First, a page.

The Washington Post recently obtained an 11-page “white paper” written by the second-highest-ranking official at the Bureau of Alcohol, Tobacco, Firearms and Explosives (ATF) that proposes 15 policy changes, including the deregulation of suppressors and firearm imports, and a clarification of the infamous “arm-brace” rule.
The author, ATF Associate Deputy Director Roland Turk, published the paper “to provide the new Administration and the Bureau multiple options… to reduce or modify [firearm] regulations.”
Taken as a whole, the list focuses on reducing paperwork, streamlining regulations, saving taxpayer dollars, and clarifying policies.
But gun enthusiasts are most excited about several of Turk’s individual proposals.
The rule change garnering the most attention calls for the redefinition of “silencers” to allow for easier access by consumers. Ultimately, Turk wants suppressors to be removed from the National Firearms Act, a 1934 law that imposed a $200 tax stamp and additional paperwork for any suppressor purchase.
“The change in public acceptance of silencers arguably indicates that the reason for their inclusion in the NFA is archaic and historical reluctance to removing them from the NFA should be reevaluated,” he says.
Turk notes that suppressors are rarely used in crimes and have become popular with hunters nationwide. He also admits that the eight-month wait time to process suppressor purchases has become “widely viewed by applicants and the industry as far too long, resulting in numerous complaints to Congress.”
The ATF cannot remove suppressors from the NFA by itself, but, according to Turk, it can revise the definition of “silencer” to include only those parts necessary for the suppressor’s operation. This would remove the NFA requirements from many individual suppressor parts, and only require a tax stamp for those parts that make the suppressor fully operational (see the first full paragraph on page 7).
Turk’s second significant change would loosen the restrictions on the importation of modern sporting rifles (MSRs) like AR-15s and AK-47s. Turk notes that these firearms are already widely available in the United States, so restricting their importation serves “questionable public safety interests” and imposes a heavy workload on the ATF.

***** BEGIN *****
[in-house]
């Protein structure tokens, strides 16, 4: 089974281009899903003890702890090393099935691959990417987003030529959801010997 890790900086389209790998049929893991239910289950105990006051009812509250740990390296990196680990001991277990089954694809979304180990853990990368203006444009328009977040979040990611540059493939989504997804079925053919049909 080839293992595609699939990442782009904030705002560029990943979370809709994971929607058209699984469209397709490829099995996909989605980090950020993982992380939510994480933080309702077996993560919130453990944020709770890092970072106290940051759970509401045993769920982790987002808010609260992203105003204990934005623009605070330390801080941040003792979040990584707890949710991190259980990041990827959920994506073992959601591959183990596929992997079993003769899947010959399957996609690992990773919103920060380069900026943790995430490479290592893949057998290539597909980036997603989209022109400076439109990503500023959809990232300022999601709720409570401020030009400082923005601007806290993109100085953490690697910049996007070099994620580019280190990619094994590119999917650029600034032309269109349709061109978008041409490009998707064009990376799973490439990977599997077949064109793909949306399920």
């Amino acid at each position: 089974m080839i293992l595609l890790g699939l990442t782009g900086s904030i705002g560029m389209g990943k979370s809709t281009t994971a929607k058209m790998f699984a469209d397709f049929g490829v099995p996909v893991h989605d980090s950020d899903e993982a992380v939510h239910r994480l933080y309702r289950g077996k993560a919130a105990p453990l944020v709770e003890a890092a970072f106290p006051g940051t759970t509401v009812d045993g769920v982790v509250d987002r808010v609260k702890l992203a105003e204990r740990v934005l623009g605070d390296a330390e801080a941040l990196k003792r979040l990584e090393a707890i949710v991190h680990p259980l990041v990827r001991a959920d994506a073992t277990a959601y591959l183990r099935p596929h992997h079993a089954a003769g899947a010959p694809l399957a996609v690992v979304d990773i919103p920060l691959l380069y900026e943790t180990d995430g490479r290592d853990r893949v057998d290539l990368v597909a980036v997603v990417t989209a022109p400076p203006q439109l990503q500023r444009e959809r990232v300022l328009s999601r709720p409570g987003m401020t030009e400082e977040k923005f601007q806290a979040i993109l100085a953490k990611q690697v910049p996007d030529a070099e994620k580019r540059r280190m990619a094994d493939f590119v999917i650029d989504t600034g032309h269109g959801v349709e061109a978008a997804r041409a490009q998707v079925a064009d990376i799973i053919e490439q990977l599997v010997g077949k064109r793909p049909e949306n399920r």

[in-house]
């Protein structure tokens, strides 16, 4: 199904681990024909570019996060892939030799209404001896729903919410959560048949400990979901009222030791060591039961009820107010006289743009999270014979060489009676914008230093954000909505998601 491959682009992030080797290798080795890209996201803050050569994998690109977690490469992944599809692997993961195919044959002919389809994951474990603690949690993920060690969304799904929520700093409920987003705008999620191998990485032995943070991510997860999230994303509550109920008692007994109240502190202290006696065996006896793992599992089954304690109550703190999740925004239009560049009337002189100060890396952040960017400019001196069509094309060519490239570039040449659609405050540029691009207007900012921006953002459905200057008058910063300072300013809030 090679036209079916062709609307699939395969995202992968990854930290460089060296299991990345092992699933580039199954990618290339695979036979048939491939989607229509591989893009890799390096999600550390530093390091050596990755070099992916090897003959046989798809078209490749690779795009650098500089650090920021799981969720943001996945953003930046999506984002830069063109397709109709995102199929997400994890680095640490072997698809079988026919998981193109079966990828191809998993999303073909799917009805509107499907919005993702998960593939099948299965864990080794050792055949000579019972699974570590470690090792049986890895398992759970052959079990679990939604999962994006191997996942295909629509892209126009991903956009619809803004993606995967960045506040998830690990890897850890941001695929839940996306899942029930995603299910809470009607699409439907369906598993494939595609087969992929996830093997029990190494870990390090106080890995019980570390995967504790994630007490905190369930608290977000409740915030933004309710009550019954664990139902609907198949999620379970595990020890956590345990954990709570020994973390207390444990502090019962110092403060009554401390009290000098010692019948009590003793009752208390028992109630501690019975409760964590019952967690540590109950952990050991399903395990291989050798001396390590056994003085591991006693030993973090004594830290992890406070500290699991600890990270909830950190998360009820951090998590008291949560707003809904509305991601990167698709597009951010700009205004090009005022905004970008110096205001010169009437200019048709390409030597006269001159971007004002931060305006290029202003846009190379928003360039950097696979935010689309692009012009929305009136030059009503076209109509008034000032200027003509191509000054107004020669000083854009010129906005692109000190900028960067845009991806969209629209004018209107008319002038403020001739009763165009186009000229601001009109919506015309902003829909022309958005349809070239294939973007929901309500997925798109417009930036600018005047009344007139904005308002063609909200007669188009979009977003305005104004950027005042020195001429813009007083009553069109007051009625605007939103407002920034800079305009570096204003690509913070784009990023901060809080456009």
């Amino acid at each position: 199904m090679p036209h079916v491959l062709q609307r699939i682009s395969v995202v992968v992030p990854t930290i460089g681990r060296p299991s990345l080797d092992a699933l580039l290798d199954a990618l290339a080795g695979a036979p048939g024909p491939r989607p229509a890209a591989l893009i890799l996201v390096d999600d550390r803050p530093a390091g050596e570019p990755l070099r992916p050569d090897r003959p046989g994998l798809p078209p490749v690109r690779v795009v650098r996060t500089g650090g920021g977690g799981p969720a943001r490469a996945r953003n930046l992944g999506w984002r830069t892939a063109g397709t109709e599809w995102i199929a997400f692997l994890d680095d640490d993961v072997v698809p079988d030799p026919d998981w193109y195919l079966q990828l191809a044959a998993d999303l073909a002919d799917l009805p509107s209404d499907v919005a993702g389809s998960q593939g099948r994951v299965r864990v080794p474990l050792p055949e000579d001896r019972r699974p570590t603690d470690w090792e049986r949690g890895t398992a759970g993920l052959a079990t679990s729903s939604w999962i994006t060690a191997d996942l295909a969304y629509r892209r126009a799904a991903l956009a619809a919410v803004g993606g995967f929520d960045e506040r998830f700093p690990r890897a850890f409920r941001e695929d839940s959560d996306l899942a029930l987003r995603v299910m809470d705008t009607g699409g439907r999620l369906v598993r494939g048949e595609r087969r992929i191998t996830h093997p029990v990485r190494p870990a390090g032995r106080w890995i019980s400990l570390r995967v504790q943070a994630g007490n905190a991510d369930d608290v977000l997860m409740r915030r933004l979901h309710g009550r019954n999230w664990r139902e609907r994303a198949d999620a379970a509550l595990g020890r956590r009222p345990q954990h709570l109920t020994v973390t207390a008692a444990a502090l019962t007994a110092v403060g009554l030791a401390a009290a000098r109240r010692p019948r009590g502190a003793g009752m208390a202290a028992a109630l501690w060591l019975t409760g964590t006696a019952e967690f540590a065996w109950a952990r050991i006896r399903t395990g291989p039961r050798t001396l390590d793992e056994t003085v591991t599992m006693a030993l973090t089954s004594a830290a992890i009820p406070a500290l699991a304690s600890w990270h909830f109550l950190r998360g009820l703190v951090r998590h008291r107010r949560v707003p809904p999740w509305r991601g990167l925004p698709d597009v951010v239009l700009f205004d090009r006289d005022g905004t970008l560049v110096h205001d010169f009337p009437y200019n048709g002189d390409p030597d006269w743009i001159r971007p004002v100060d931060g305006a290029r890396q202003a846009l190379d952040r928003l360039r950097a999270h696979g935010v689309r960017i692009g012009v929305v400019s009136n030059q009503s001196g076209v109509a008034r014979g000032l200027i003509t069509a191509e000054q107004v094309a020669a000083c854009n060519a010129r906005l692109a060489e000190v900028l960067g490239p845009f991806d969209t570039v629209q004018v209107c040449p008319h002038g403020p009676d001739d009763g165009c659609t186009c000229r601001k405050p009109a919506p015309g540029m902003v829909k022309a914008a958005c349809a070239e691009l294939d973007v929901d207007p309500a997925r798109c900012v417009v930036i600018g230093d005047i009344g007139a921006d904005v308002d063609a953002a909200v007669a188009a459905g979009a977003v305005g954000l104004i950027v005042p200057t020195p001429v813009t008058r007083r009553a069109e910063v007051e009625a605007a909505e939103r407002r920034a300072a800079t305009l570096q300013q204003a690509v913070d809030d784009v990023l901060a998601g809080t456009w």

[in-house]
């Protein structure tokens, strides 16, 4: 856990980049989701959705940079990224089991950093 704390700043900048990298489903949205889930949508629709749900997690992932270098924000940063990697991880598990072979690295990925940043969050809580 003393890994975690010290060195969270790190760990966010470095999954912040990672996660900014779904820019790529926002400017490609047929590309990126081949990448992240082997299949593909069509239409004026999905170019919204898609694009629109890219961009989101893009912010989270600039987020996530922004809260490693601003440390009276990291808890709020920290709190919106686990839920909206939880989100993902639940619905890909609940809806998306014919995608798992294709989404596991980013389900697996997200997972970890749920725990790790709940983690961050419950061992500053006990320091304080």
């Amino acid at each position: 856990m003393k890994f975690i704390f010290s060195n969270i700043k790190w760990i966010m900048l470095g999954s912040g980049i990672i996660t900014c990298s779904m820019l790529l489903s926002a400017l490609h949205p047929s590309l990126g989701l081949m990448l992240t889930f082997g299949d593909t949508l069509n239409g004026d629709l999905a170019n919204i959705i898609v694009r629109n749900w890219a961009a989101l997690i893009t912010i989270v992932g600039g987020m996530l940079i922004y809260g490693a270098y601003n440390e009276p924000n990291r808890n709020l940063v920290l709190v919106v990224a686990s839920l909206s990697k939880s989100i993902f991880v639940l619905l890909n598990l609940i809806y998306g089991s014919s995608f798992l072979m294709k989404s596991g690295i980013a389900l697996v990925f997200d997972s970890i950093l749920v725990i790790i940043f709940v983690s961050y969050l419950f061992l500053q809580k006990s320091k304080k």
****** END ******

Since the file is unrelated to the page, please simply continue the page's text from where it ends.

Turk proposes that the agency revisit its almost 20-year old Sporting Purpose Study to “bring it up to date with the sport shooting landscape of today.” Modern sporting rifles are used by thousands of shooters in competitions and hunting trips every year. Admitting that MSRs are commonly used for sporting purposes could significantly decrease the import restrictions imposed under the Gun Control Act of 1968.
Another proposed change to import requirements would allow old U.S. military rifles like the M1 Garand and Carbine to be reintroduced to the U.S. public. Turk notes that there are many such rifles awaiting importation, but they have been denied importation and sale rights due to unreasonable “public safety concerns” from previous administrations.
Another change Turk suggests would allow a firearm user to shoulder a pistol without re-classifying that weapon as a “short barreled rifle.” The current rule states that if a user installs an arm brace or stabilizing brace on a pistol-length MSR, that pistol does not constitute a short-barreled rifle (which are regulated under the NFA). But as soon as that shooter uses the arm brace like a stock, the firearm changes classification and becomes an NFA-item.
To mitigate this confusion, Turk says that the ATF could “amend the determination letter to remove the language indicating that simple use of a product for a purpose other than intended by the manufacturer – without additional proof or redesign – may result in re-classification as an NFA weapon.”
Before the pro-gun community starts counting their proverbial chickens, it’s worth noting that, according to the document, “the opinions expressed within this white paper are not those of the ATF; they are merely the ideas and opinions of this writer.” The title page states that the document was not meant to be public—it was designed as a series of suggestions for the ATF to use internally.
Still, it’s encouraging to see a high-ranking ATF official recognize the concerns of the firearms community and propose real, effective solutions to many of the agency’s most ridiculous rules.
Turk covers other topics as well, including FFL’s that deal exclusively at gun shows, armor piercing ammunition, a database of agency rules, and interstate firearm sales.